CT scan brain plain showing gross hydrocephalus along with intracranial migration of ventriculoperitoneal shunt


Complete intracranial migration of ventriculoperitoneal shunt is an extremely rare complication of a very common procedure in pediatric patients with hydrocephalus. The incidence of complete upward migration of VP is reported to be around 0.1–0.5% [4]. After a thorough review of the literature, we found twenty-five cases up to date of total intracranial VP shunt migration [Table 1] [2, 3, 9,10,11,12,13]. Etiology of this complication is unknown, but several factors are thought to be responsible in facilitating proximal shunt migration. It is seen that pediatric patients are more at risk due to the shorter distance between the peritoneum and cranium. This short distance and violent, uncontrolled movements of the head could lead to mechanical displacement of the shunt [3]. Another possible mechanism of proximal shunt migration may be due to inadequate fixation of shunt at the distal end or detachment due to an increased rate of growth in early stages of life [5, 6]. In addition, thin cerebral mantle, large ventricles and wide fontanelles in these infants create an intracranial pressure close to the atmospheric pressure and abdominal pressure remains positive in comparison to the atmosphere. This creates a pressure gradient which would lead to sucking of the shunt towards the cranium [3]. Interestingly, many other case studies report similar patient-related factors, such as malnutrition, young age, thin cortical layer, and severe hydrocephalus which could all be related to upward shunt migration [3, 5,6,7]. In most VP shunts insertions, a burr hole is made in the occiput providing a straight path up from the peritoneum [8]. Although this may be the easiest mode of insertion, it may contribute to cranial shunt migration as the path is simply too straightforward.

Table 1 On review of literature, we found twenty-five reported cases of intracranial migration of ventriculoperitoneal shunt


Complete intracranial migration of VP shunts is a rare but serious complication in patients with severe hydrocephalus. The best possible approach to prevent migration would be better anchorage of the shunt to the pericranium and peritoneum, a frontal burr hole instead of occipital, and a smaller burr-hole opening. In addition, regular follow ups and educating parents regarding red flags and complications should be readily practiced. Although VP shunts migration is a serious complication, it is not usually fatal. We recommend a nation-wide assessment of the prevalence, incidence and associating risk factors for VP shunt migration to guide future therapeutic practices.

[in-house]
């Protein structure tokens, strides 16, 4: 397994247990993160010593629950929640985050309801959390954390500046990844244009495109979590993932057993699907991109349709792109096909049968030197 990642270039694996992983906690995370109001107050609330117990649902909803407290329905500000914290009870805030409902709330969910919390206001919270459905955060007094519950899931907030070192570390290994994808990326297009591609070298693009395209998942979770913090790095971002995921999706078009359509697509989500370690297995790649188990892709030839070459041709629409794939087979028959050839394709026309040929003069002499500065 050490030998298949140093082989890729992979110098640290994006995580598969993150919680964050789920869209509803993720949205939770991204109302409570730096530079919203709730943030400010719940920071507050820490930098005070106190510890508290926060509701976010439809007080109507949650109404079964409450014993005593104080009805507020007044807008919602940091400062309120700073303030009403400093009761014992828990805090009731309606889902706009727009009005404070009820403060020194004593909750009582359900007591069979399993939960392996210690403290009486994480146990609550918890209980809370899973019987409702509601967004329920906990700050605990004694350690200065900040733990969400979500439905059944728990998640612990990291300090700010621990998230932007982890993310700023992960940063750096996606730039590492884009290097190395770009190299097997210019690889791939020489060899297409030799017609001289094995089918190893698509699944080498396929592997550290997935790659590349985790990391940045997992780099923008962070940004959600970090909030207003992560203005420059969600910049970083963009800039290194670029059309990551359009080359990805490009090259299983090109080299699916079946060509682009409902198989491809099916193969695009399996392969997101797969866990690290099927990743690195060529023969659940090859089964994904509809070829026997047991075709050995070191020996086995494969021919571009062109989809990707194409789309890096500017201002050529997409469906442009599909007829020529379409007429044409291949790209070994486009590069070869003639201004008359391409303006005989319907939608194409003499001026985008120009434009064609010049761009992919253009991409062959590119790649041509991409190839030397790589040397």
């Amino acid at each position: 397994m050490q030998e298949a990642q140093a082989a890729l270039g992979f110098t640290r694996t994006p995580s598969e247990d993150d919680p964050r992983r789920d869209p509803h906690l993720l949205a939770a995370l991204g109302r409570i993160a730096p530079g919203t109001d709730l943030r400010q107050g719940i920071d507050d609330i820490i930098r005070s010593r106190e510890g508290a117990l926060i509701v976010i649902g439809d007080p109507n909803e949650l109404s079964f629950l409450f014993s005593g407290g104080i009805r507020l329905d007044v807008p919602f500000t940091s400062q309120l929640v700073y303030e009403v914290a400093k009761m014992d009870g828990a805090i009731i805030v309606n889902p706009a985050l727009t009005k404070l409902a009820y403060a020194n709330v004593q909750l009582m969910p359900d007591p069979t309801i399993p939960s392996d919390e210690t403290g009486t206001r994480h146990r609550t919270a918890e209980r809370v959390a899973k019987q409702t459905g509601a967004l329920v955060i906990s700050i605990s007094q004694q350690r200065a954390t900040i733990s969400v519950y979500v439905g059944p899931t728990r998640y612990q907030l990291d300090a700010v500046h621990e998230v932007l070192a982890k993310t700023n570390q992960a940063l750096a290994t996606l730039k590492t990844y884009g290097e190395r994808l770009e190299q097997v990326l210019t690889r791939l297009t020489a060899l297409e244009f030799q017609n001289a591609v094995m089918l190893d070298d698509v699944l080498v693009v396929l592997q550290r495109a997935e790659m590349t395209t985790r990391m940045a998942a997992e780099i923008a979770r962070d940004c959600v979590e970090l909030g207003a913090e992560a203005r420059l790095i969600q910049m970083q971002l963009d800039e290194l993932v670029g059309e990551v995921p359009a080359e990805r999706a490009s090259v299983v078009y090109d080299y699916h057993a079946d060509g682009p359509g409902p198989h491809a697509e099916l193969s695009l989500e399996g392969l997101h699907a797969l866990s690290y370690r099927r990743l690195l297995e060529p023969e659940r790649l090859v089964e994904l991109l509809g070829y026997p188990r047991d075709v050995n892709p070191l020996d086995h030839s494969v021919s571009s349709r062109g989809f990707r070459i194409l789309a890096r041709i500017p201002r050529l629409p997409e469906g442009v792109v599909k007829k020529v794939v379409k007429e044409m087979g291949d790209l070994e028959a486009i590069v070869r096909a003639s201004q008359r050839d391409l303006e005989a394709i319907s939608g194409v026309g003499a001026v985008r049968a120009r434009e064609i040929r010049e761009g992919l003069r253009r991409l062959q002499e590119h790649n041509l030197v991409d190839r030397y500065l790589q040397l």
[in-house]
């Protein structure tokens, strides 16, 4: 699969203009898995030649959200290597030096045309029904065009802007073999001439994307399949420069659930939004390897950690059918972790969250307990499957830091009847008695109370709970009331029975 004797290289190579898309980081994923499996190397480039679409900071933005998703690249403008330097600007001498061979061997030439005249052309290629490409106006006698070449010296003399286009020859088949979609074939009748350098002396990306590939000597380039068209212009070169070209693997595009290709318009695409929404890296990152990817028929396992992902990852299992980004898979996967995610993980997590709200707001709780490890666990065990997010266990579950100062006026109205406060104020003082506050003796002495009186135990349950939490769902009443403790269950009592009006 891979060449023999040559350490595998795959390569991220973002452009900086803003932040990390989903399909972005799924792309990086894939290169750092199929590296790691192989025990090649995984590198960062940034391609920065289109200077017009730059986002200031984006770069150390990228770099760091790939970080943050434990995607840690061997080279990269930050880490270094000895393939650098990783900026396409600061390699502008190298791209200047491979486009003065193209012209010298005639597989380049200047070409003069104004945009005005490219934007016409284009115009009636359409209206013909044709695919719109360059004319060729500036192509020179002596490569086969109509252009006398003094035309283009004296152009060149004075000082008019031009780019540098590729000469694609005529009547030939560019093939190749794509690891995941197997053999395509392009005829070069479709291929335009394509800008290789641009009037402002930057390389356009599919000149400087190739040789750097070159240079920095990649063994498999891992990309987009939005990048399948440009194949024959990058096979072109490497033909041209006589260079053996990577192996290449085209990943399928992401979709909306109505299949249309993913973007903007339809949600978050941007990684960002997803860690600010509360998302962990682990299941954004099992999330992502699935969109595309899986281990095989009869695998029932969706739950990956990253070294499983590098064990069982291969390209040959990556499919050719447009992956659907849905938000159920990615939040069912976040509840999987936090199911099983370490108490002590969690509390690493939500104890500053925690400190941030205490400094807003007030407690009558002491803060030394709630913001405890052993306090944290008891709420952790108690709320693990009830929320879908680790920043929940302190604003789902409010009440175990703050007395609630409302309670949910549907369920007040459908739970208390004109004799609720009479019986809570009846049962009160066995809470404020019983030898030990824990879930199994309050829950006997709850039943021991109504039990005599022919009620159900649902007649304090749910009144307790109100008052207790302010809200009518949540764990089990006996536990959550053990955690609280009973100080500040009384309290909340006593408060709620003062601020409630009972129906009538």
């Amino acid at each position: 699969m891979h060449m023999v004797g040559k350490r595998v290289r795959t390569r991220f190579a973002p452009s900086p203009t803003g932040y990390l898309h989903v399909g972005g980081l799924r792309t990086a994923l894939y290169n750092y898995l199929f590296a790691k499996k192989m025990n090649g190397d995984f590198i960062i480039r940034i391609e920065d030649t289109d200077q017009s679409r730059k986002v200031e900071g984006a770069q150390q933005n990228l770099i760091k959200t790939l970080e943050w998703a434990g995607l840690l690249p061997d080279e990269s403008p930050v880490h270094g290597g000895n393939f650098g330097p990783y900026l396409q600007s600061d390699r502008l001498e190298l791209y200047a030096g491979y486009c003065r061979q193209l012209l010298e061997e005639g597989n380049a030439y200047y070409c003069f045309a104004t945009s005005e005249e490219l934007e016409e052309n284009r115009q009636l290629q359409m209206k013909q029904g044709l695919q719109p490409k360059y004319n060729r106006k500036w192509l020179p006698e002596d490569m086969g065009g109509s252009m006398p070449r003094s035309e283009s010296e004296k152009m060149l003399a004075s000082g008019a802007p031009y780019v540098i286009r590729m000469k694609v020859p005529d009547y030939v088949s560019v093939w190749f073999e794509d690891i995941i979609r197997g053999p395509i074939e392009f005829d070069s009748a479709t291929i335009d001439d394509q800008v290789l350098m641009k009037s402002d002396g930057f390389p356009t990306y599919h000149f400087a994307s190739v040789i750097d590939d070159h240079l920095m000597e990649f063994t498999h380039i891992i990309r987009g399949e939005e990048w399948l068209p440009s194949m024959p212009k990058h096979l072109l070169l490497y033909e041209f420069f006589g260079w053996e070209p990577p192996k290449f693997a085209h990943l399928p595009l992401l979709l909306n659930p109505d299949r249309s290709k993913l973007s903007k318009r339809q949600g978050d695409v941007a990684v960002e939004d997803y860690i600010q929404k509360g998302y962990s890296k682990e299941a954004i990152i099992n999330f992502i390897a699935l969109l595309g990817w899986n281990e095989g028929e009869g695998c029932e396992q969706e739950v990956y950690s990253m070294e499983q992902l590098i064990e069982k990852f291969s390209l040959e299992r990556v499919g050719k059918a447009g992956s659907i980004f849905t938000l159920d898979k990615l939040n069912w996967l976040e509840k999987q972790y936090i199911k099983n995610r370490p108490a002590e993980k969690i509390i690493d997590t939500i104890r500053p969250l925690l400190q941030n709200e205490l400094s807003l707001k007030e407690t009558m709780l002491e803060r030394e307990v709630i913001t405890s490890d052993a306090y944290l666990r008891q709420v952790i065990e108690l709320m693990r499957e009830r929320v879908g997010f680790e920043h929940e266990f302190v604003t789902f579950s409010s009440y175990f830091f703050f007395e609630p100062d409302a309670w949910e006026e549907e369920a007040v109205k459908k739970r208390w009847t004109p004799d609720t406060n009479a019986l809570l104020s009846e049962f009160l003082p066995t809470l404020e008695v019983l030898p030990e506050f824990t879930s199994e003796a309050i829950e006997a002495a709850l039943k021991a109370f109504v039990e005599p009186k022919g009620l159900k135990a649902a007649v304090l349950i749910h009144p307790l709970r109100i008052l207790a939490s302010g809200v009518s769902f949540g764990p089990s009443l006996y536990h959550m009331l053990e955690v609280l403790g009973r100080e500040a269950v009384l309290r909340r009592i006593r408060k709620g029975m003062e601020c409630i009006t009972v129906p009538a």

Availability of data and materials

All data are within the article.





Computed tomography


Cerebrospinal fluid


Normal pressure hydrocephalus


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AK, SZ, SST, MI wrote the manuscript. HM and AK were involved in the management of the patient. All authors read and approved the final manuscript.

Corresponding author

Correspondence to Soha Zahid.

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Written informed consent was taken from the father of the child for publication of this case report and accompanying images.

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Mehtab, H., Khizar, A., Zahid, S. et al. Complete intracranial migration of ventriculoperitoneal shunt: a common procedure with a rare complication. Egypt J Neurosurg 36, 34 (2021).

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  • Intracranial migration
  • Ventriculoperitoneal shunt
  • Shunt complication